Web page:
Associative learning and memory are the bases of the cognitions (Byrne et al., 2007; Mayes et al., 2007; Suzuki, 2008; Lansner, 2009; Sanhueza and Lisman, 2013). Associative learning is a process in that experience and knowledge are acquired by the associations of two sensory signals or a sensory signal with a behavioral operation. The memories of these signals indicatively arise if they can be retrieved by cues. Two physiognomies of associative memory are the storage and distinguishable retrieval of these associated signals. In term of the cellular mechanisms for associative memory, activity-dependent plasticity at the synapses and neurons, e.g., long-term potentiation and depression, is presumably involved (Aou et al., 1992; Bliss and Collingridge, 1993; Alkon, 1998; Honey and Good, 2000; Blair et al., 2001; Christian and Thompson, 2003; Jones et al., 2003; Silva, 2003; Roman et al., 2004; Zhang et al., 2004; Dityatev and Bolshakov, 2005; Fanselow and Poulos, 2005; Weeks et al., 2007; Frey and Frey, 2008; Mozzachiodi et al., 2008; Neves et al., 2008; Nikitin et al., 2008; Sah et al., 2008; Wesson et al., 2008; Pape and Pare, 2010; Rosselet et al., 2011). Experience-dependent learning led to structural plasticity in spines and excitatory synapses (Trachtenberg et al., 2002; Sadaka et al., 2003; Holtmaat and Svoboda, 2009; Mégevand et al., 2009; Harlow et al., 2010; Wilbrecht et al., 2010; Ashby and Isaac, 2011; Cheetham et al., 2012; Margolis et al., 2012). The plasticity at the synapses and neurons indicates the end-point of associative memory, but does not reveal how these cellular units accept, memorize, and retrieve the associated signals. In other words, the neural plasticity does not signify the working principle that the neurons encode the storage and distinguishable retrieval of these associated signals. How the neurons are recruited to be associative memory cells that compute the associated signals for their storage remains to be addressed, especially in vivo, as memory processes are better to be examined in vivo (Hasegawa et al., 1998; Cadoret and Petrides, 2007; Won and Silva, 2008).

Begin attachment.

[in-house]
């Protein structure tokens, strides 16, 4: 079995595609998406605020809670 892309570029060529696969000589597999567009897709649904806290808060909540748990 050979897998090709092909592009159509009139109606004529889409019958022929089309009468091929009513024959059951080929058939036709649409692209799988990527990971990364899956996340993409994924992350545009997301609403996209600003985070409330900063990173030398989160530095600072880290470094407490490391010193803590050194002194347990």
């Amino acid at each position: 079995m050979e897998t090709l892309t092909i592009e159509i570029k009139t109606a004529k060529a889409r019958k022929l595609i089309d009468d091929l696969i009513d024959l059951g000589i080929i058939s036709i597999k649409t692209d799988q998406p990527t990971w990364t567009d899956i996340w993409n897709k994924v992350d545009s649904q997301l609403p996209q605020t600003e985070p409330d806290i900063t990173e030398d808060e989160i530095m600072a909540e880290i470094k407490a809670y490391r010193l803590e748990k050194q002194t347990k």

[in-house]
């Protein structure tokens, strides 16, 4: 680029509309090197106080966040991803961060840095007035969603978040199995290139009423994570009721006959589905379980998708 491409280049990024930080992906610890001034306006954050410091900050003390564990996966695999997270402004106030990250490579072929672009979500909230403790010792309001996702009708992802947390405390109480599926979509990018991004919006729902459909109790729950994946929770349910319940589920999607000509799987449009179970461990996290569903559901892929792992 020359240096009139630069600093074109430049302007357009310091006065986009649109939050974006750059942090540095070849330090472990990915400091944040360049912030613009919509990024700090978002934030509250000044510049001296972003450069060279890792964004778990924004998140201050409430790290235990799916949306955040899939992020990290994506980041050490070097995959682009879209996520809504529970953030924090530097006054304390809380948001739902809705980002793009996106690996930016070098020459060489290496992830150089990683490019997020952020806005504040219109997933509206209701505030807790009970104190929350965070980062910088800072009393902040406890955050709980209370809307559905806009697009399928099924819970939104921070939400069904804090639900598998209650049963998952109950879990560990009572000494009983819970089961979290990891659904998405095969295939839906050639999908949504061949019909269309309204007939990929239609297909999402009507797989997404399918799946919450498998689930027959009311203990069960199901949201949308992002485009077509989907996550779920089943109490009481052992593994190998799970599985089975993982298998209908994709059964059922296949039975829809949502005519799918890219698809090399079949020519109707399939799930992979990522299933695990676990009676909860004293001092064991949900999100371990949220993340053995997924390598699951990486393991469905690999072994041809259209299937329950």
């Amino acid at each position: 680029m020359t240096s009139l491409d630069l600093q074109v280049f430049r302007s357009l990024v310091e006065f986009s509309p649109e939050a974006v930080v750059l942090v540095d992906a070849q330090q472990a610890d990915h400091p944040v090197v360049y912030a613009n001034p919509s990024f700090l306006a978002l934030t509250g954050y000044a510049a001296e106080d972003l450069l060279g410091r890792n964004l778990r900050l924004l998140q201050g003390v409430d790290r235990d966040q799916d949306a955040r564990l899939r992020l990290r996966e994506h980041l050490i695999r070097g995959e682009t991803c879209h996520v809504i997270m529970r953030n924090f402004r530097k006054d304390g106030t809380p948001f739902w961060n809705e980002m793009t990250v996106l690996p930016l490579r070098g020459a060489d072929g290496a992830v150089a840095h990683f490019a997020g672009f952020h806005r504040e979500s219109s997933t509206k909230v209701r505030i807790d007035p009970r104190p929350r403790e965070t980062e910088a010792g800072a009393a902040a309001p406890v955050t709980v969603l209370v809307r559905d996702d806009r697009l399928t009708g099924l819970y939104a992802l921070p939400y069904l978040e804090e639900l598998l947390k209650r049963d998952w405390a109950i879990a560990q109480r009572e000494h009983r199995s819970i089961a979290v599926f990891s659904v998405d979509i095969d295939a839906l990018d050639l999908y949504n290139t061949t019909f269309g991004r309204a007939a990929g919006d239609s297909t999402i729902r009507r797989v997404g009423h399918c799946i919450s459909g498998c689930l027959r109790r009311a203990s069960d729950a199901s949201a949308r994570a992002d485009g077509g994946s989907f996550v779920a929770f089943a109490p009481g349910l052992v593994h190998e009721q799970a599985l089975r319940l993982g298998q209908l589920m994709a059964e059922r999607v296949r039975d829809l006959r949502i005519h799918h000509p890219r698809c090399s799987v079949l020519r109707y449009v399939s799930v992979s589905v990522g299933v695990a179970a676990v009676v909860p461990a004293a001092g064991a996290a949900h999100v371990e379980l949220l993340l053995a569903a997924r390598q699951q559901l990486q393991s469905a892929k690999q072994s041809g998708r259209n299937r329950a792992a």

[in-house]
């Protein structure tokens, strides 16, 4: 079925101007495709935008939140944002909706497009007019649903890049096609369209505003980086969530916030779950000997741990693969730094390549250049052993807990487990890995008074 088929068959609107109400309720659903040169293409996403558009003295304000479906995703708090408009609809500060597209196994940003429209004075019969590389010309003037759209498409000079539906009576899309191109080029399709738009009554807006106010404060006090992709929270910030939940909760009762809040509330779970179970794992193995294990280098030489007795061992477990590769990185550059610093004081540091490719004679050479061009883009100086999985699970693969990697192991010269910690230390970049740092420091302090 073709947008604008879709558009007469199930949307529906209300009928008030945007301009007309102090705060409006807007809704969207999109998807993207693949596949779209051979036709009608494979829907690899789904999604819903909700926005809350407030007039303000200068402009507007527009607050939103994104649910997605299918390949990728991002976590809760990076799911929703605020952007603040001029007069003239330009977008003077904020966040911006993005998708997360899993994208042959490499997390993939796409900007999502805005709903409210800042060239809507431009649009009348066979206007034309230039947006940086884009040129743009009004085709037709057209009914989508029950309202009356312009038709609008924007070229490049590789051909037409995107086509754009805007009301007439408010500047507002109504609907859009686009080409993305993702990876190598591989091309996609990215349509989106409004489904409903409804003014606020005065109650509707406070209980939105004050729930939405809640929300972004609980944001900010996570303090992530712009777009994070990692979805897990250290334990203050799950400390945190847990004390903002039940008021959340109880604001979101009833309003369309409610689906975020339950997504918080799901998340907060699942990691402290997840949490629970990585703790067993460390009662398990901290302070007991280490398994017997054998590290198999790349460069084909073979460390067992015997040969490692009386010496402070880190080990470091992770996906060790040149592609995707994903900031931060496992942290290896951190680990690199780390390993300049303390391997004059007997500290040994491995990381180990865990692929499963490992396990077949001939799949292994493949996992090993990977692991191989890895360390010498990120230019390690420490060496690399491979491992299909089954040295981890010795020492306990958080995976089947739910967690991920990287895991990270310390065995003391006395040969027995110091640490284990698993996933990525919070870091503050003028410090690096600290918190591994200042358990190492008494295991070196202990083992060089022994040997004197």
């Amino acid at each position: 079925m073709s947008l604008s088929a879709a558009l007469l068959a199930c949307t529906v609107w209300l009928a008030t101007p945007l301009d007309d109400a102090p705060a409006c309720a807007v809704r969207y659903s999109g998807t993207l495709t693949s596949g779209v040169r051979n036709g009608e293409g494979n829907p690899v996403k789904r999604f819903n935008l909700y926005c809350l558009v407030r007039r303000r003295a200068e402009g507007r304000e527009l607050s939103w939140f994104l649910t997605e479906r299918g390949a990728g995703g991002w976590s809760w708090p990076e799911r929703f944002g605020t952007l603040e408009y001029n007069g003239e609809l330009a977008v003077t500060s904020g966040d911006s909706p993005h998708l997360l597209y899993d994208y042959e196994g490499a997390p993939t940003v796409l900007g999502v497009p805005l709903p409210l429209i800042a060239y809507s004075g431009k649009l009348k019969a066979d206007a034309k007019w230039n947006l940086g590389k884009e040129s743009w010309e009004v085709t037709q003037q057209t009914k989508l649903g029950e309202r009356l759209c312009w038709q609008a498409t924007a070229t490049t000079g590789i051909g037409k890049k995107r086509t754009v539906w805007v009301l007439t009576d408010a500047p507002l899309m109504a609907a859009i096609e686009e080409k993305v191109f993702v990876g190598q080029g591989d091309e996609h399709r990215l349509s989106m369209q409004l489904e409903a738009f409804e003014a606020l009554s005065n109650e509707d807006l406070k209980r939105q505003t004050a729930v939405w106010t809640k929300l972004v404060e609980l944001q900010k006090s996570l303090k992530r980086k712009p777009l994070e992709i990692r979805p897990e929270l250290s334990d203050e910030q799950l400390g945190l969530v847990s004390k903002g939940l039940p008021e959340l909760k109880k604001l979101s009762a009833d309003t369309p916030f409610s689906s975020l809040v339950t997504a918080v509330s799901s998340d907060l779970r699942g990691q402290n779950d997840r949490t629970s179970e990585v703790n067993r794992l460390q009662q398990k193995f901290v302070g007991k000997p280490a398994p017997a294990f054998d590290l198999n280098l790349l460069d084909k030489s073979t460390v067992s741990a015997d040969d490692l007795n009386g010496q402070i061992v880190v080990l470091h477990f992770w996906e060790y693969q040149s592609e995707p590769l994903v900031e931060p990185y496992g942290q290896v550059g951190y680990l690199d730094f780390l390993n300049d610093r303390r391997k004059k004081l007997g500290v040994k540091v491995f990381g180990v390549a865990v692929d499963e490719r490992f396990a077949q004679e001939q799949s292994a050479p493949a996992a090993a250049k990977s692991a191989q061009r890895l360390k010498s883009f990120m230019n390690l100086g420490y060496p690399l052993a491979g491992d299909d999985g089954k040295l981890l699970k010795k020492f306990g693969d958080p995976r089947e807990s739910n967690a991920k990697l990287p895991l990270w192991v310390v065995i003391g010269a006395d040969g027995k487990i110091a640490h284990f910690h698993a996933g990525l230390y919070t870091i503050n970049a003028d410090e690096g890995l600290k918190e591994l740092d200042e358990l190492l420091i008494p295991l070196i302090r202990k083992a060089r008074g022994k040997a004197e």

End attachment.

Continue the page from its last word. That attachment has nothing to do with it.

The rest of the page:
Conditioned reflex is used as a typical model of associative learning, in which the behaviors in response to the unconditioned stimulus can be evoked by the conditioned stimulus (Wasserman and Miller, 1997; Maren, 2008; Woodruff-Pak and Disterhoft, 2008). In this cross-modal reflex, the recall of the unconditioned signal is triggered by the conditioned signal and the cortex of encoding the unconditioned signal may become able to encode the conditioned signal (Wang et al., 2013, 2014). The associated signals to a given cortical area are the innate signal (unconditioned signal) and the newly acquired signal (conditioned signal). The storage of this newly learnt signal in this cortical area may need the recruitment of the neurons that do not encode any signal and the refinement of the neurons that encode the innate signal. How these neurons are recruited and refined to memorize the newly acquired and innate signals remains to be addressed. If the cortical neurons memorize multiple associated signals, how do the associative memory neurons distinguish their differences in information retrieval?